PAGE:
Friday, July 20
While American rock band The Velvet Underground were being managed by Andy Warhol in the mid-'60s, their frequent performances at the Factory became a mainstay of the East Coast avant-garde. Warhol filmed some of their activities, resulting in two feature-length films: The Velvet Underground and Nico (subtitled “A Symphony of Sound”) and The Velvet Underground Tarot Cards. The former is about as close to a concert film as the band ever made; the latter is essentially visual content designed to play in the background during concerts. MoMA has lent its 16mm prints of the films to the American Cinematheque for a double feature at the Egyptian, giving audiences a peek into the world of the New York counterculture. Egyptian Theatre, 6712 Hollywood Blvd., Hollywood; Fri., July 20, 7:30 p.m.; $12. (323) 466-3456, americancinemathequecalendar.com.
Saturday, July 21
UCLA's Ernst Lubitsch retrospective forges ahead with two of his strongest comedies. To Be or Not to Be — perhaps the finest of them all — concerns a troupe of Shakespearean actors left behind in Nazi-occupied Warsaw. Critics pooh-poohed it for poor taste when it premiered in 1942; now it's widely regarded as an emotionally rich masterpiece. One Hour With You, a pre-Code musical about the temptations of a married couple (Maurice Chevalier and Jeanette MacDonald), is a remake of Lubitsch's silent The Marriage Circle and one of the sexiest films of its era. “How Did Lubitsch Do It?” is the name of the series, and the answer to that question can be found at the Billy Wilder Theater. UCLA's Billy Wilder Theater, 10899 Wilshire Blvd., Westwood; Sat., July 21, 7:30 p.m.; $10. (310) 206-8013, cinema.ucla.edu.
Secret Movie Club will screen a 35mm print of the original summer blockbuster, Jaws, at midnight at the Vista Theatre. Steven Spielberg's sensational thriller about a gigantic, ravenous shark terrorizing a New England island community broke box office records in 1975 and continues to grip all these years later. The then–27-year-old director's icy-hot temperament, in which cold violence alternates with warm human drama, had already been well honed, and the cast is terrific, most ostentatiously Robert Shaw as a Captain Ahab–esque old salt. Vista Theatre, 4473 Sunset Drive, Los Feliz; Sat., July 21, 11:59 p.m.; $11. (323) 660-6639, vintagecinemas.com/vista.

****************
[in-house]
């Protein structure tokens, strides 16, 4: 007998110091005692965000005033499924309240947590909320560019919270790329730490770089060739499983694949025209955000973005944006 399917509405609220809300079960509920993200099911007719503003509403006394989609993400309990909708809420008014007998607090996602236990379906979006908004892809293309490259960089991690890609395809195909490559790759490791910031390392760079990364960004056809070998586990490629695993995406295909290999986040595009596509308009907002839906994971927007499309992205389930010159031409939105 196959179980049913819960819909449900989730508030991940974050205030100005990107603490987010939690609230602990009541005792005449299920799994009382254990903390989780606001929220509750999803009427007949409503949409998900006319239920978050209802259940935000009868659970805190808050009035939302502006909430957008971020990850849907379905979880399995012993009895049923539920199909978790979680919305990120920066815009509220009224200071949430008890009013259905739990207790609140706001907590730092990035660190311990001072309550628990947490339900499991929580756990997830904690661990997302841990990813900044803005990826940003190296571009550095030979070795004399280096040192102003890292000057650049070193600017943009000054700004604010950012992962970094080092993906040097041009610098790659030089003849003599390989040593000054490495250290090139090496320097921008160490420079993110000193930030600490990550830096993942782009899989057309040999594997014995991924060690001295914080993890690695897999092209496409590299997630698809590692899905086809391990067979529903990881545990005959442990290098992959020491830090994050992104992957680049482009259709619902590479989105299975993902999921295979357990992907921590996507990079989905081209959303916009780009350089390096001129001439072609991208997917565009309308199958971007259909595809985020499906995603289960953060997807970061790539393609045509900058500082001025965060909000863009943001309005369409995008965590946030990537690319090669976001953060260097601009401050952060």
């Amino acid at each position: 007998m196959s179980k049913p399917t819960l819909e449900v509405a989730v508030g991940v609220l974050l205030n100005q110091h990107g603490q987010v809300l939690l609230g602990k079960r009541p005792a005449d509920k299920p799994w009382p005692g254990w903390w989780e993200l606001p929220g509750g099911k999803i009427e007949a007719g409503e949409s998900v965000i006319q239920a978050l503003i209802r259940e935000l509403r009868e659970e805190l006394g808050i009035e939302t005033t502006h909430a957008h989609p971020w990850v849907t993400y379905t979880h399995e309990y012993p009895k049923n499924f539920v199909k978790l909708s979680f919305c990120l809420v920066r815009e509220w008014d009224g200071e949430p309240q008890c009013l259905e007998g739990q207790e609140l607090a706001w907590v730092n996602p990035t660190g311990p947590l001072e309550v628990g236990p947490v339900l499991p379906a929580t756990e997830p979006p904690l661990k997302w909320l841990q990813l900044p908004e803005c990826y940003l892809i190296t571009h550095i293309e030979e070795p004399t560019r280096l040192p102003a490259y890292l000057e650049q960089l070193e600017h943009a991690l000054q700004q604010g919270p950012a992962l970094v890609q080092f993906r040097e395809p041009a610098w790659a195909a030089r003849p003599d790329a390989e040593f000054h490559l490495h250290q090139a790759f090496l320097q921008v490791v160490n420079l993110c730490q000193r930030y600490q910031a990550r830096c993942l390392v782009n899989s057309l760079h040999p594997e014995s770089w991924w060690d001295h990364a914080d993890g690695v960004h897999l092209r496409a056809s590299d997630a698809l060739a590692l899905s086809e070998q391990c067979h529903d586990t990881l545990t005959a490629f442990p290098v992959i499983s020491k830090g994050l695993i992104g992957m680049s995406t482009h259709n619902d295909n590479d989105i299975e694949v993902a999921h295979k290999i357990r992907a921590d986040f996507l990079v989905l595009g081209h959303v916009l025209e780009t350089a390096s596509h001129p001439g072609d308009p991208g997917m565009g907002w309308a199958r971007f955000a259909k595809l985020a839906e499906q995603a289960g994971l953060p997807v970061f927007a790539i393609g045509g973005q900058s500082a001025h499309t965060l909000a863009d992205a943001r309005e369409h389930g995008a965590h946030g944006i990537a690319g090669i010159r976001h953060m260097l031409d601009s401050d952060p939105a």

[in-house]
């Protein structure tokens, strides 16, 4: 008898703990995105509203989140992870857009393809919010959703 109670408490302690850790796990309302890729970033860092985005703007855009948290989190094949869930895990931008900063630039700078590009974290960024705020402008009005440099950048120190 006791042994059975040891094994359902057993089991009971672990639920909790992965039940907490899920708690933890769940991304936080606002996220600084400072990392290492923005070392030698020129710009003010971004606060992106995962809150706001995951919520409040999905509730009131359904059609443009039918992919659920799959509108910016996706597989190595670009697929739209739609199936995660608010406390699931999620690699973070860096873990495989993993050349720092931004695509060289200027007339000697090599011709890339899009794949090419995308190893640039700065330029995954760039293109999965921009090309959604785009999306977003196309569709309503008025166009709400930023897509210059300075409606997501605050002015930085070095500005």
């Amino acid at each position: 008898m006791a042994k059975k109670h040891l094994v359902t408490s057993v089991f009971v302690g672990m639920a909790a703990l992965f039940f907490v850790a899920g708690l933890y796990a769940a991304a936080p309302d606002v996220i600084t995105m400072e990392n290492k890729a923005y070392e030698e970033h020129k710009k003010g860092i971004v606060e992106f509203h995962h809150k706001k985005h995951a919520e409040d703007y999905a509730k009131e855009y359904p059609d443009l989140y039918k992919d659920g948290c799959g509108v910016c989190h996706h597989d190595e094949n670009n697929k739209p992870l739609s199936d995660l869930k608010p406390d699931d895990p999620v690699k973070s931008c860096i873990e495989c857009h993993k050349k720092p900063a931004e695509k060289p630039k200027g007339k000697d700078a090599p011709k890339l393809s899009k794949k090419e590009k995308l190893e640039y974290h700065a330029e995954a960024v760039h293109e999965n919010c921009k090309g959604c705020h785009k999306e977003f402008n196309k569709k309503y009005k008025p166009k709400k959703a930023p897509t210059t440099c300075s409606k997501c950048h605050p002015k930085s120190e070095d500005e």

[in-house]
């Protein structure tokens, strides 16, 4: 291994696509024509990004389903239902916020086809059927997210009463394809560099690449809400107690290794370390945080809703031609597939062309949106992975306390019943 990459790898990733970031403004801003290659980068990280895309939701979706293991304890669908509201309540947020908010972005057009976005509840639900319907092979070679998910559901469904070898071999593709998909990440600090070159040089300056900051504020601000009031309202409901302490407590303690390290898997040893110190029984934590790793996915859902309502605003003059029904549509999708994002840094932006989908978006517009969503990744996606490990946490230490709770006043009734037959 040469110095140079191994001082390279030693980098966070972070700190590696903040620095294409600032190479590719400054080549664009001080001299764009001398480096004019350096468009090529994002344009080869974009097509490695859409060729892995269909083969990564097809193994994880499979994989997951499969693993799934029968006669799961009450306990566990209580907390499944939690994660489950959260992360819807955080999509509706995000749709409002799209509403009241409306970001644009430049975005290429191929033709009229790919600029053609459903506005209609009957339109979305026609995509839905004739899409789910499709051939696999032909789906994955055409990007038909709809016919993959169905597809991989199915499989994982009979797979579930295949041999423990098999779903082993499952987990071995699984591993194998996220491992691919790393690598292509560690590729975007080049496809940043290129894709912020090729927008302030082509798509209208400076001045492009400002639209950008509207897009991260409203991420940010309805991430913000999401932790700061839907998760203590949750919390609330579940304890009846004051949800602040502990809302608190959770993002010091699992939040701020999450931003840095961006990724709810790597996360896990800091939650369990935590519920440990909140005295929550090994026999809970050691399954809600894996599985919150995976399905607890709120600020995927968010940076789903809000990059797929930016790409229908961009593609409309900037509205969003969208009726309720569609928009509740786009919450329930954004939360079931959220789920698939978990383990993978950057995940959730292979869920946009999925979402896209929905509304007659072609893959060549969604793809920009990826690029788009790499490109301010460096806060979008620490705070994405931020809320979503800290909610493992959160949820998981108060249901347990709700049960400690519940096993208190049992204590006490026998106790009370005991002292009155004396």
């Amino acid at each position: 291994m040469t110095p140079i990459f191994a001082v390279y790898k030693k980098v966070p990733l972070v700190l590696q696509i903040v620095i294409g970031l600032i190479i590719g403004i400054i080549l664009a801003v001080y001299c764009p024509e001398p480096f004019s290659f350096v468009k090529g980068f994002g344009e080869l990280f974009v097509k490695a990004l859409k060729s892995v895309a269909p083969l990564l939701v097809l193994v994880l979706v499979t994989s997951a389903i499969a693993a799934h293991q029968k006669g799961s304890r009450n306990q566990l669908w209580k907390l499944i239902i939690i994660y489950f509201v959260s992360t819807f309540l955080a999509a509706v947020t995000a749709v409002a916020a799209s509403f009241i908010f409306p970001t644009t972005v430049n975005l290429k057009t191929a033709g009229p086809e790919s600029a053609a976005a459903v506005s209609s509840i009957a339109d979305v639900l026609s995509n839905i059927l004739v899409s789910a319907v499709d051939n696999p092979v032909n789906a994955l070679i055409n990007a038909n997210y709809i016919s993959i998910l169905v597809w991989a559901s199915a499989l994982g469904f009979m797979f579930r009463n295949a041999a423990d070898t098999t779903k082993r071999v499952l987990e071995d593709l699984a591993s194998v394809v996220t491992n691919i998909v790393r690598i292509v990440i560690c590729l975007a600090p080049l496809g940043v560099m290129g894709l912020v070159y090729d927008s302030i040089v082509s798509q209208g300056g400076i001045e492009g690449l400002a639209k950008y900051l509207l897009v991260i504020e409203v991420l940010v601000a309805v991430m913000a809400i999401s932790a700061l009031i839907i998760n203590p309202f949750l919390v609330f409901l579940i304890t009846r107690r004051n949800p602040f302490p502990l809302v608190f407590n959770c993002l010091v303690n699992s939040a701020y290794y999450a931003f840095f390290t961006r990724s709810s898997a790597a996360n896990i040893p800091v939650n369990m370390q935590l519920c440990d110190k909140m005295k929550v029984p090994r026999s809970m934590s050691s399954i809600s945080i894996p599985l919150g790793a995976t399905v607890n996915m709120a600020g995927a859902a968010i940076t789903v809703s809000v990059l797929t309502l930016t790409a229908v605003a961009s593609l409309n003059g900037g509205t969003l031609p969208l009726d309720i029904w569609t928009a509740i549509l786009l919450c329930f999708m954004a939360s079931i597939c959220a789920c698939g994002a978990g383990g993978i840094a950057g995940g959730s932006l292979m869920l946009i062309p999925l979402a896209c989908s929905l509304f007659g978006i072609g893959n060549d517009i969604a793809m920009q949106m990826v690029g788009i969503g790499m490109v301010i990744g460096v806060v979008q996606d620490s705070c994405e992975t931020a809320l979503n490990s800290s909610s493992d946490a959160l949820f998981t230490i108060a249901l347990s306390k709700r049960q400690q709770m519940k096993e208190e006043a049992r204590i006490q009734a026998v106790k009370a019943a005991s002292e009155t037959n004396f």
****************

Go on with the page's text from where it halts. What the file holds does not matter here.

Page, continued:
Sunday, July 22
Los Angeles Filmforum presents the Los Angeles premiere of Matria, a portrait of Antolin Jiménez, a soldier who fought beside Pancho Villa during the Mexican Revolution. In his film, new-media artist Fernando Llanos, who's also Jiménez's grandson, unveils a multitude of interesting facts surrounding his mysterious ancestor, resulting in a personal and illuminating documentary statement. Llanos will be present for a Q&A discussion following the screening. Spielberg Theatre at the Egyptian, 6712 Hollywood Blvd., Hollywood; Sun., July 22, 7:30 p.m.; $10. (323) 466-3456, lafilmforum.org.
Tuesday, July 24
LACMA's weekly Bluth-a-thon concludes with a screening of All Dogs Go to Heaven. Director Don Bluth, a devout Mormon whose visions of suffering, death and the afterlife always ran a shade darker than Disney's, delivers a potent depiction of heaven and hell in this tale of a dog who seeks vengeance after surviving an out-of-body experience. Burt Reynolds and Dom DeLuise provide the two main voices, which isn't as distracting as that sounds. Kids get in for $2. LACMA, 5905 Wilshire Blvd., Mid-Wilshire; Tue., July 24, 1 p.m.; $4. (323) 857-6000, lacma.org. —Nathaniel Bell